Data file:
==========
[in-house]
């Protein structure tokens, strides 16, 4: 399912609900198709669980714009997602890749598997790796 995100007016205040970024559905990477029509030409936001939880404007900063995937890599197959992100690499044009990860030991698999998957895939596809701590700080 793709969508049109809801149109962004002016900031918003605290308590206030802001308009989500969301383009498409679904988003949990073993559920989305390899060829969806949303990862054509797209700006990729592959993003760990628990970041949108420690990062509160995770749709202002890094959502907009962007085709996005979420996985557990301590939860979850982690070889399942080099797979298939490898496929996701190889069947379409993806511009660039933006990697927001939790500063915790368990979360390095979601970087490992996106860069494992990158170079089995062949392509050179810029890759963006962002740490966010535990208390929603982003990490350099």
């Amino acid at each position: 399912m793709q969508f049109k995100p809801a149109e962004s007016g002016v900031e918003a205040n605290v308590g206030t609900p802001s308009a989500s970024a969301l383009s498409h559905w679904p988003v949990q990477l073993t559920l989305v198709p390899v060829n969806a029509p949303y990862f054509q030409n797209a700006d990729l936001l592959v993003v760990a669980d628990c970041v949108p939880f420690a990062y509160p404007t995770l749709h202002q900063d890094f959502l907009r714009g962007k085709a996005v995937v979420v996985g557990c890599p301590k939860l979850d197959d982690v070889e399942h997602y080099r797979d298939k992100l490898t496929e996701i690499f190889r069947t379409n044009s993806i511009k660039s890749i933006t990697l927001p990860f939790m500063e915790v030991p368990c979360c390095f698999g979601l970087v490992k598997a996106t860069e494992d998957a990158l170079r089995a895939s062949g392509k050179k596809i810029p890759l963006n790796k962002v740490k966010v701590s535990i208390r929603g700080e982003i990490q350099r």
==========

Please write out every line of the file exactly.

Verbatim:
[in-house]
């Protein structure tokens, strides 16, 4: 399912609900198709669980714009997602890749598997790796 995100007016205040970024559905990477029509030409936001939880404007900063995937890599197959992100690499044009990860030991698999998957895939596809701590700080 793709969508049109809801149109962004002016900031918003605290308590206030802001308009989500969301383009498409679904988003949990073993559920989305390899060829969806949303990862054509797209700006990729592959993003760990628990970041949108420690990062509160995770749709202002890094959502907009962007085709996005979420996985557990301590939860979850982690070889399942080099797979298939490898496929996701190889069947379409993806511009660039933006990697927001939790500063915790368990979360390095979601970087490992996106860069494992990158170079089995062949392509050179810029890759963006962002740490966010535990208390929603982003990490350099």
């Amino acid at each position: 399912m793709q969508f049109k995100p809801a149109e962004s007016g002016v900031e918003a205040n605290v308590g206030t609900p802001s308009a989500s970024a969301l383009s498409h559905w679904p988003v949990q990477l073993t559920l989305v198709p390899v060829n969806a029509p949303y990862f054509q030409n797209a700006d990729l936001l592959v993003v760990a669980d628990c970041v949108p939880f420690a990062y509160p404007t995770l749709h202002q900063d890094f959502l907009r714009g962007k085709a996005v995937v979420v996985g557990c890599p301590k939860l979850d197959d982690v070889e399942h997602y080099r797979d298939k992100l490898t496929e996701i690499f190889r069947t379409n044009s993806i511009k660039s890749i933006t990697l927001p990860f939790m500063e915790v030991p368990c979360c390095f698999g979601l970087v490992k598997a996106t860069e494992d998957a990158l170079r089995a895939s062949g392509k050179k596809i810029p890759l963006n790796k962002v740490k966010v701590s535990i208390r929603g700080e982003i990490q350099r």